Performance and scalabilities are achieved by application architecture, not by any particular choice of language or framework. We can use any programming language to make it scalable, like Java, PHP, C#, or Python, but Node.JS is an outstanding choice for a few reasons.
It’s important to consider the performance, scalability, and maintainability of the language or environment when making this decision. Generally, it’s a good practice to scale an application before it reaches its maximum capacity. This can help ensure that the application is able to handle the traffic and requests, and it can also help prevent performance issues and downtime.
Assume we have a monolithic e-commerce application built in Node.JS, which handles a certain amount of traffic daily. However, the application is growing fast now, and it has broken its threshold. It will reach its maximum capacity very soon. Everyone is panicked and asking – “What do we have to do?” We need to scale it.
Let’s see what we can do to resolve this situation.
Strategy and Techniqe to Scale the Application
Scaling an application can be a challenging task. Here are some strategies and techniques we can take into consideration:
Identify the bottlenecks:
Use a load balancer:
Use a caching solution:
Use a reverse proxy:
Use a reverse proxy:
Use a container orchestration system:
Scalability: Improve Node.Js Performance
Single Server Setup:
- Load balancer takes care of the requests and accomplishes two functions: static filers server and reverse proxy. It serves all static files (CSS, JS, Images) by itself without touching the web app. The request that the app needs to resolve is redirected to it, this is called a reverse proxy.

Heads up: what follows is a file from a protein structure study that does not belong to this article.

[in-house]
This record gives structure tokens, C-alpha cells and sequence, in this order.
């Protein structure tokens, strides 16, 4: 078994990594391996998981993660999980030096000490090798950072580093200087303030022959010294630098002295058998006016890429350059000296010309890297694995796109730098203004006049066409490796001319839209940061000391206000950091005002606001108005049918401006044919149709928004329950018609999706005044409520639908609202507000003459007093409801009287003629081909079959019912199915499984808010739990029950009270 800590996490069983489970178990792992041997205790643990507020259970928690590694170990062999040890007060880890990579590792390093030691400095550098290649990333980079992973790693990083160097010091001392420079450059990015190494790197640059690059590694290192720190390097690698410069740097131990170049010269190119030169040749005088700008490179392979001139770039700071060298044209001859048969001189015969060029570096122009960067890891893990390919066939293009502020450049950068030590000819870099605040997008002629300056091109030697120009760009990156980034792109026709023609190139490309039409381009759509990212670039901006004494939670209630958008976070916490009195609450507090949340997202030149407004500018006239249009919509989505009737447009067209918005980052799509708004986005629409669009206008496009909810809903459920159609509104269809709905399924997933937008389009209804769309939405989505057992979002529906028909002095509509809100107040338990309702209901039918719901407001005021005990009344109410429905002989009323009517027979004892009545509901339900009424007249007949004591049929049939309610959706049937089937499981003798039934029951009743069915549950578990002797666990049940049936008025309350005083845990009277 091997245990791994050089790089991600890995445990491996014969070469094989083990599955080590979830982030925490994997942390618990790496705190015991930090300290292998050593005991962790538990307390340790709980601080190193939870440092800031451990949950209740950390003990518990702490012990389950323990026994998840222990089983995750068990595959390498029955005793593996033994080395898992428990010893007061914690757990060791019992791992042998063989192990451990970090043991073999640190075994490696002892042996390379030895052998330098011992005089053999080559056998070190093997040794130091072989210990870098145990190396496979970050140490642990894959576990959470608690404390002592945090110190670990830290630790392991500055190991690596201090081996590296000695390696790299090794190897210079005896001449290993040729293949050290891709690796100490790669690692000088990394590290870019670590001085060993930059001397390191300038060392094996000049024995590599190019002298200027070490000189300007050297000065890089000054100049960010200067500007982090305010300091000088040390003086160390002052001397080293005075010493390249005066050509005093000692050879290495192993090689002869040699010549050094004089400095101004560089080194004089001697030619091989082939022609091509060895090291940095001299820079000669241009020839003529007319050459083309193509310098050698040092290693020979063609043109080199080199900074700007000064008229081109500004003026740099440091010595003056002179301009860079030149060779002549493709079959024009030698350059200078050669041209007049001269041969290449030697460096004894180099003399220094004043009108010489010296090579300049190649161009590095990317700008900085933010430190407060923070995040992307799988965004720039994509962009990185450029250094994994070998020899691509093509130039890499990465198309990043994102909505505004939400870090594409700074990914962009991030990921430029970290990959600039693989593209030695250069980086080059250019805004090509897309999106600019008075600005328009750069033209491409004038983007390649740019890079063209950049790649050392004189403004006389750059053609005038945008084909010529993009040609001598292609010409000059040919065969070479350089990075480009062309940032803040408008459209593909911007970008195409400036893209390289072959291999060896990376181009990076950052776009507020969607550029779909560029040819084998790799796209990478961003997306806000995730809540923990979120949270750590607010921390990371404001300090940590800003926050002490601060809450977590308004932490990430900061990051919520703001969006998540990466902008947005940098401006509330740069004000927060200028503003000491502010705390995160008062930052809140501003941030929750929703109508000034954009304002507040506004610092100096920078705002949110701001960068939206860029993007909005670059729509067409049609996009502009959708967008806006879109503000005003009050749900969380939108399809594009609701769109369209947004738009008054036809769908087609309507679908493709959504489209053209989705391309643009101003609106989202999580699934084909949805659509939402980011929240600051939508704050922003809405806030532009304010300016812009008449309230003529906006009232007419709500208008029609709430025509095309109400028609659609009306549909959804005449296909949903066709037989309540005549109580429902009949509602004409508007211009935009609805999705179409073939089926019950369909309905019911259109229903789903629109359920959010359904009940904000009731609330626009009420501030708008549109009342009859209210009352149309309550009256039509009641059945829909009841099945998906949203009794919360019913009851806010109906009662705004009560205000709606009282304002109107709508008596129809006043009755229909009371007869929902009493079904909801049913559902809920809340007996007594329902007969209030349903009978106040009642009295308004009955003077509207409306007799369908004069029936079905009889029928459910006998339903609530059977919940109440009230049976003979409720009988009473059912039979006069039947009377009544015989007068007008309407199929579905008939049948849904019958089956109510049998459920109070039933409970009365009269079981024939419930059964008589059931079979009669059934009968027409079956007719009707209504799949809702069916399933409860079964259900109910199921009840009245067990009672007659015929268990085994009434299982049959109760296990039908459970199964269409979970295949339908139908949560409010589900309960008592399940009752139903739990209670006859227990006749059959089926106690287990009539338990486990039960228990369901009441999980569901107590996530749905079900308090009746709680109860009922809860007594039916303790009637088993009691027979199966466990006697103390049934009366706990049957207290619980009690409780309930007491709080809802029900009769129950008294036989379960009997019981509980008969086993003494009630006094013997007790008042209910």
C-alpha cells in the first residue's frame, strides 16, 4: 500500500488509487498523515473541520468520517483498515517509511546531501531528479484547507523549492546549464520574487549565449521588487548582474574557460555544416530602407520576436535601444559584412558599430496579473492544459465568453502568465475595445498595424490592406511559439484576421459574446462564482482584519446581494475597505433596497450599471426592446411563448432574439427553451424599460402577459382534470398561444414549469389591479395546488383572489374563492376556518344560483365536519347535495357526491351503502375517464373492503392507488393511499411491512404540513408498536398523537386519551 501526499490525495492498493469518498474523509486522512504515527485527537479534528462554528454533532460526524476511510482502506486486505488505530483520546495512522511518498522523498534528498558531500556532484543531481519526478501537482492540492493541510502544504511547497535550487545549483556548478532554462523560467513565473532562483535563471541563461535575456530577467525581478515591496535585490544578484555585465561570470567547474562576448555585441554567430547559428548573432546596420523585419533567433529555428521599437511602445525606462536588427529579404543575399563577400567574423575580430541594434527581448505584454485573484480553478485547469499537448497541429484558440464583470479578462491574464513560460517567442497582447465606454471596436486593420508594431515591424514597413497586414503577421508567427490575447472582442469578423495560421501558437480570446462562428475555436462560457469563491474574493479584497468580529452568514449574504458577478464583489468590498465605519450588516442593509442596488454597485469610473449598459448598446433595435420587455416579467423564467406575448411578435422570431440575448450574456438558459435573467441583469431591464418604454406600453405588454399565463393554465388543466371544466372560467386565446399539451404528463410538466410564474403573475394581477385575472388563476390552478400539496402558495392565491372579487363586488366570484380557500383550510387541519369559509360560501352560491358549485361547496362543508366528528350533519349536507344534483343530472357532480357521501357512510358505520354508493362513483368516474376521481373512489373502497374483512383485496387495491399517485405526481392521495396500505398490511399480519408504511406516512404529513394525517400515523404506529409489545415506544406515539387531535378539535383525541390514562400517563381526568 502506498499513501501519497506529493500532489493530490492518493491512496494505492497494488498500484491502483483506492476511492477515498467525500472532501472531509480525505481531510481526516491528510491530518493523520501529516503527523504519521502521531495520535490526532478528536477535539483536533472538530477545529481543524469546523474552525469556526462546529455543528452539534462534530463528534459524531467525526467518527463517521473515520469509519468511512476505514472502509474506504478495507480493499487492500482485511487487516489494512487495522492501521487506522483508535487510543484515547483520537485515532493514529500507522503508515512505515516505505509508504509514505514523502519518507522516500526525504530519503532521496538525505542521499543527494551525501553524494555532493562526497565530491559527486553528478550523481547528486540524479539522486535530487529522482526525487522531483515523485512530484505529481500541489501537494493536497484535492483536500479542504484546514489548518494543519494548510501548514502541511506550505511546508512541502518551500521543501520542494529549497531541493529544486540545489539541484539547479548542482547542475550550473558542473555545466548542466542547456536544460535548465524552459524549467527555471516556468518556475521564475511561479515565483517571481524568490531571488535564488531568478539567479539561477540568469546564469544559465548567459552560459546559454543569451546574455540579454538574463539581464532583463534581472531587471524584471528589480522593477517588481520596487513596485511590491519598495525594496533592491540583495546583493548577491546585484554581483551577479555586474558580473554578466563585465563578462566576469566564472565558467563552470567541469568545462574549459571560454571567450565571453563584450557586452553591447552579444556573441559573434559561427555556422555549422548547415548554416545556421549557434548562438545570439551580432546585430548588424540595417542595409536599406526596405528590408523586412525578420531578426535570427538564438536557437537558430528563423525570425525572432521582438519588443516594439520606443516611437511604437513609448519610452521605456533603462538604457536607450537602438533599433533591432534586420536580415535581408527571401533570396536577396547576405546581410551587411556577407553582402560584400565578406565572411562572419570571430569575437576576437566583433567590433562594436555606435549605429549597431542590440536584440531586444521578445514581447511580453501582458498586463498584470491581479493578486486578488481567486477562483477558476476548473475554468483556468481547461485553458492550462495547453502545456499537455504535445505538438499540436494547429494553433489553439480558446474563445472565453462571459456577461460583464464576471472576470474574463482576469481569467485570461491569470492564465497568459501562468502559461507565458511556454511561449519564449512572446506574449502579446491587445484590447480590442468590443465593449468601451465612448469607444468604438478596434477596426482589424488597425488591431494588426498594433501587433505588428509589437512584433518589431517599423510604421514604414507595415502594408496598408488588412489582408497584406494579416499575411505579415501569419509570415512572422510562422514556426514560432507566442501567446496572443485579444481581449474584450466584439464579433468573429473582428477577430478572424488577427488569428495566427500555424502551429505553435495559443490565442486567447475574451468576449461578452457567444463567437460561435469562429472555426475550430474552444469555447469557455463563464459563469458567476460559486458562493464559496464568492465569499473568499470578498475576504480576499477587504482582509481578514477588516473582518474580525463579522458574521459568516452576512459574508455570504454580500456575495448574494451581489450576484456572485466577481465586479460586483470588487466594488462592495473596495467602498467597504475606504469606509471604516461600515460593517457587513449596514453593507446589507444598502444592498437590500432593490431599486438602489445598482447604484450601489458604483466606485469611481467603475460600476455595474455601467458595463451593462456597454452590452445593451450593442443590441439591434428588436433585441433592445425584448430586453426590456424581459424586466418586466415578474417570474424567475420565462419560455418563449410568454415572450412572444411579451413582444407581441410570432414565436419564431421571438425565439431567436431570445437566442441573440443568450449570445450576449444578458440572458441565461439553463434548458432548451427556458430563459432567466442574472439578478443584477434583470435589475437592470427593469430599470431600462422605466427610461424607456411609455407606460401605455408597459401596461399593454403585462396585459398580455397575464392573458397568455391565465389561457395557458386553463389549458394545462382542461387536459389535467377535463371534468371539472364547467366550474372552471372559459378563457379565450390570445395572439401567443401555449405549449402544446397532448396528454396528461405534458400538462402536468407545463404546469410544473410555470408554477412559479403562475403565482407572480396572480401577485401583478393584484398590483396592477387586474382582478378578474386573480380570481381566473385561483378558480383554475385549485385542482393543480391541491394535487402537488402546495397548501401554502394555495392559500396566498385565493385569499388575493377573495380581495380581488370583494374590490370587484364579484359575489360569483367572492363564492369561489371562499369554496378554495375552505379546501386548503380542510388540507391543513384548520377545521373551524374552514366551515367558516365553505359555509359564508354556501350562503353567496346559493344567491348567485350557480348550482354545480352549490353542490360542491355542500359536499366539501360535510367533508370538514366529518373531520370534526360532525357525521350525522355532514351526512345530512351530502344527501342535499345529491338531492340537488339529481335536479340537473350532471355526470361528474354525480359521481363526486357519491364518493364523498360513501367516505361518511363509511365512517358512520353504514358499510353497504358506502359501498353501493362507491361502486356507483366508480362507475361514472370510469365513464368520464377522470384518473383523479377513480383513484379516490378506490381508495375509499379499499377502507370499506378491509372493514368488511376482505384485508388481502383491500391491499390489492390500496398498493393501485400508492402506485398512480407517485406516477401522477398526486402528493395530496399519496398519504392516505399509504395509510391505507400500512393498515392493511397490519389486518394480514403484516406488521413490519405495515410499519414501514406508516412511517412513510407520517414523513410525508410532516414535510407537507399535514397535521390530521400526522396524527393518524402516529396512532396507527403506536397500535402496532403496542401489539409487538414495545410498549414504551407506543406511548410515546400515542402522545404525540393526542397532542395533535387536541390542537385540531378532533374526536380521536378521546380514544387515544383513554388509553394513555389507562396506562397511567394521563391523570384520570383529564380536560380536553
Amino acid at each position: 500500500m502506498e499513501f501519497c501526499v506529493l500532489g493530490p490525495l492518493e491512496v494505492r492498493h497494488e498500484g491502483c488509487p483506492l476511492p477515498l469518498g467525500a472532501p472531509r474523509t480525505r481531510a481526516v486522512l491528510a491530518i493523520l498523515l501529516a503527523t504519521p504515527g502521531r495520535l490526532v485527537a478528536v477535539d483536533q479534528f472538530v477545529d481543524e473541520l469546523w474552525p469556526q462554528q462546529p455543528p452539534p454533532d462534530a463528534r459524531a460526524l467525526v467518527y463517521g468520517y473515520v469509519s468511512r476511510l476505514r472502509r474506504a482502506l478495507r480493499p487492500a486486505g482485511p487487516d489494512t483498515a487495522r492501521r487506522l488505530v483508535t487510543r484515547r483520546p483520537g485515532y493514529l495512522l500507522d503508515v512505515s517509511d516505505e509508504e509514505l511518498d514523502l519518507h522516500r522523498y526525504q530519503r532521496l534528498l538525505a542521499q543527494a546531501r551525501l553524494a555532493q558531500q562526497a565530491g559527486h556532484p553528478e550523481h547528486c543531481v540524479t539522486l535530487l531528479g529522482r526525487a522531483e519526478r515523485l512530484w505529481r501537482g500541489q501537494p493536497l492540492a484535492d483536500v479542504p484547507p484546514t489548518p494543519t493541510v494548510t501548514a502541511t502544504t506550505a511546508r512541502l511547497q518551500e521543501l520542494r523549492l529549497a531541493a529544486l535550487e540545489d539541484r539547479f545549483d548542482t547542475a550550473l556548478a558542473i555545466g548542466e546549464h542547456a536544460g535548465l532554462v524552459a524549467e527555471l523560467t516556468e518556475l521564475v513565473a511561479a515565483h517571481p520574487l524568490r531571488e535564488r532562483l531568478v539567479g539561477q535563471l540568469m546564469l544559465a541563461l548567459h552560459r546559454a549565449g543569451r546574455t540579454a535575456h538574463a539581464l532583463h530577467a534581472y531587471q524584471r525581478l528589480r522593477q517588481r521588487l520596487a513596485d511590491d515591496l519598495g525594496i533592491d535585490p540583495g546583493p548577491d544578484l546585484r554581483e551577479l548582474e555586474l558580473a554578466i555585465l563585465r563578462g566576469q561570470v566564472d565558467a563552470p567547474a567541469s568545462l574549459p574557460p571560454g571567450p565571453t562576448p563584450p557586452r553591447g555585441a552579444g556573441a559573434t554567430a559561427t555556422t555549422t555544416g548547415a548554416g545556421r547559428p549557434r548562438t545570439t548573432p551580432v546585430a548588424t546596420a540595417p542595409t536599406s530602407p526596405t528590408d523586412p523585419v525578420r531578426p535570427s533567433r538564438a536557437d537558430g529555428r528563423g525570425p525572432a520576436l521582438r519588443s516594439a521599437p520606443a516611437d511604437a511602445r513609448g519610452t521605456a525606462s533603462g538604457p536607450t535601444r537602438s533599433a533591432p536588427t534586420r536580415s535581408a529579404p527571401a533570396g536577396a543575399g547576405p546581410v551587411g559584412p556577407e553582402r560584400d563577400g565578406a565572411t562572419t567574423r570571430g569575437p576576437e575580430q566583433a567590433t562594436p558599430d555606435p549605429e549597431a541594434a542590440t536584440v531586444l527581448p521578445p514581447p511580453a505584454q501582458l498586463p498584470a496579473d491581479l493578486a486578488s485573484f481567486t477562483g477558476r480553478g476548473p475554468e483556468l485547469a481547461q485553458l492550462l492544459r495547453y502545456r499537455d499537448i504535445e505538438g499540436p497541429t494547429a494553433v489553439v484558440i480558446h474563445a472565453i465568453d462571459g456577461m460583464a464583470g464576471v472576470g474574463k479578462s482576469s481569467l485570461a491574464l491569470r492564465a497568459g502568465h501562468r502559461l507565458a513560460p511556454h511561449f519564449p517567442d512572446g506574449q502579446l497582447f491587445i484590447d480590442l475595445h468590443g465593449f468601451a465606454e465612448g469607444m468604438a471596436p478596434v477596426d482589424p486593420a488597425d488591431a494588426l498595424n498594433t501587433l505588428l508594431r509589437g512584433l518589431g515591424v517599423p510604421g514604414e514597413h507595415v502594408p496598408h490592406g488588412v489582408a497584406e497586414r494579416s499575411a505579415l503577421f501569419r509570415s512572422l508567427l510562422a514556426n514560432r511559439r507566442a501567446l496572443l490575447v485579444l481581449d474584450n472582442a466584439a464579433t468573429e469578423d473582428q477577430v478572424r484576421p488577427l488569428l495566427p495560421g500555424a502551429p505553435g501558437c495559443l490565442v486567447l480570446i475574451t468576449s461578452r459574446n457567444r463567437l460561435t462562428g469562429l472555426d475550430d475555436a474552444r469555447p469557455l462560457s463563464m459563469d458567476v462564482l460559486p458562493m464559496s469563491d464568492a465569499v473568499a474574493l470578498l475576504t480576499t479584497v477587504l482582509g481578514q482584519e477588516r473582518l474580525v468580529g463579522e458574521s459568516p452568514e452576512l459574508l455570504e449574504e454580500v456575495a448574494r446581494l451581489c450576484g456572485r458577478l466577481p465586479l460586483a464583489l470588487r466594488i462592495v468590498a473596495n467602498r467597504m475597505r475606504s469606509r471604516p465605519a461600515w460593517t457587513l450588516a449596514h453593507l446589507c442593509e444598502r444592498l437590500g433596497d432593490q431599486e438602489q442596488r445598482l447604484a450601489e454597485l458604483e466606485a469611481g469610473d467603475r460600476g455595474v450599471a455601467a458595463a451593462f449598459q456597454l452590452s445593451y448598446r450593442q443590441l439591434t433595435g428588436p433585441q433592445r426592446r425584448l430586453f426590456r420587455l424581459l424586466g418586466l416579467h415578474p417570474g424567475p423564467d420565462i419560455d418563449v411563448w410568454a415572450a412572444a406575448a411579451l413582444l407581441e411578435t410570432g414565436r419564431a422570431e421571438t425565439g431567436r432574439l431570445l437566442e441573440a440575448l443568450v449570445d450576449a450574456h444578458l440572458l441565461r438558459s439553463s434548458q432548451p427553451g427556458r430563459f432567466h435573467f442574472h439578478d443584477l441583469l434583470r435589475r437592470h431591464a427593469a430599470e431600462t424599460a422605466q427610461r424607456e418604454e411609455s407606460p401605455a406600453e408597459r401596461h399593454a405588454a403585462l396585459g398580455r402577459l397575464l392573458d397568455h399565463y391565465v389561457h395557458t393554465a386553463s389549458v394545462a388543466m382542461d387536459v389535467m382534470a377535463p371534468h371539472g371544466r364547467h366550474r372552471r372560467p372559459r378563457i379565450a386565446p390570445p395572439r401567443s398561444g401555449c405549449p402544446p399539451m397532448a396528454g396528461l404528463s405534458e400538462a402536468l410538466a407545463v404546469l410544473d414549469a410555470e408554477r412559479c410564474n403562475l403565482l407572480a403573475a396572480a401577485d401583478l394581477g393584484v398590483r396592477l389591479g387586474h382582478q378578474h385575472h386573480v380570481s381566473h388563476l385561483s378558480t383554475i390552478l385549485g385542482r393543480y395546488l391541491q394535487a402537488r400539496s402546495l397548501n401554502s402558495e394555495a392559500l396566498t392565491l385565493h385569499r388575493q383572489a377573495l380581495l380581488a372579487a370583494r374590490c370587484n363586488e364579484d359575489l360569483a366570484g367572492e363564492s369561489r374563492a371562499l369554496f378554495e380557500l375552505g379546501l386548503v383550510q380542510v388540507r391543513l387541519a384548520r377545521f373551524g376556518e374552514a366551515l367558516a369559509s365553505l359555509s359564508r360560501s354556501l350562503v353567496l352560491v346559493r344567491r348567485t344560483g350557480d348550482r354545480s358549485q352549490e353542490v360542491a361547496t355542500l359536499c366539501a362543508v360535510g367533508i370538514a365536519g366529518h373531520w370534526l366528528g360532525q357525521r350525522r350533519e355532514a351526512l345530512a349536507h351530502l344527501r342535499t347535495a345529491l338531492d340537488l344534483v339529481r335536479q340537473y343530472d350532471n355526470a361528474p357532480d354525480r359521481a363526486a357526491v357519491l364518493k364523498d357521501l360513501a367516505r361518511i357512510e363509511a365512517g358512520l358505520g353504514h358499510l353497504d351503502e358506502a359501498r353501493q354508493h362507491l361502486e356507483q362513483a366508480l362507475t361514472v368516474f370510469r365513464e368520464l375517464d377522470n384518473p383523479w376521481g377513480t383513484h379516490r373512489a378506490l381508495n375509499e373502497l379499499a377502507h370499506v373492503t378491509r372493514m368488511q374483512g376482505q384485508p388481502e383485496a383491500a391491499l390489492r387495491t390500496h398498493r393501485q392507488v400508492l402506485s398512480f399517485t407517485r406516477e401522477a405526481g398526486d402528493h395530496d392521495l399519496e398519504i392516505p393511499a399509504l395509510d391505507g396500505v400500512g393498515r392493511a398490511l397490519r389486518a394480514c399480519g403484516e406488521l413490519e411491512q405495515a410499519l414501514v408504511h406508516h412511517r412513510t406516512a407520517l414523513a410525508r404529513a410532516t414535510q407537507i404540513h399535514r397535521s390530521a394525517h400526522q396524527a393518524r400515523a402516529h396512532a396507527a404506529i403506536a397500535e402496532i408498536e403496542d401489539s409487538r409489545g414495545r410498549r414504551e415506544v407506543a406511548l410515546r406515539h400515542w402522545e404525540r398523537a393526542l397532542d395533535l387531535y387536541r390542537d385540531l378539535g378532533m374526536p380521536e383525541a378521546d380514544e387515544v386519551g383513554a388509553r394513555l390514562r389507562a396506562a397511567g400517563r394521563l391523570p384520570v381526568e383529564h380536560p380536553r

- Zero-downtime upgrades.
- Unable to access our application if the web server goes down.
- Many users access the web server simultaneously and it reaches the web server’s load limit.
- Users experience slower responses or fail to connect to the server.
- If server 1 goes offline, all the traffic will be routed to server 2. This prevents the application from going offline.
- If the application traffic grows rapidly, and two servers are not enough to handle the traffic, the load balancer can handle this problem gracefully (auto-scaling). Only need to add more servers to the web server pool, and the load balancer automatically starts to send requests to them.
- No failover issues.
- Handle more traffic.
- Availability of server.
- Better performance.
- High availability.
- Application and database don’t fight for the same resources.
- We can scale each (application, DB) independently too as many as we need.
Read More: Start Caching With Python
Content delivery network (CDN):
Logging, Metrics, and Automation:
- Easier to scale, scale only required services.
- Improved productivity.
- Improved fault isolation.
- Reusability of services.
- Simpler to deploy.
- Easier migration.
Scaling is an iterative process. What we have learned here so far can help us achieve scaling a NodeJS application. For more fine-tuning, we can make new strategies to scale it further. For example, we might need to deploy it in data centers depending on the number of geographic users.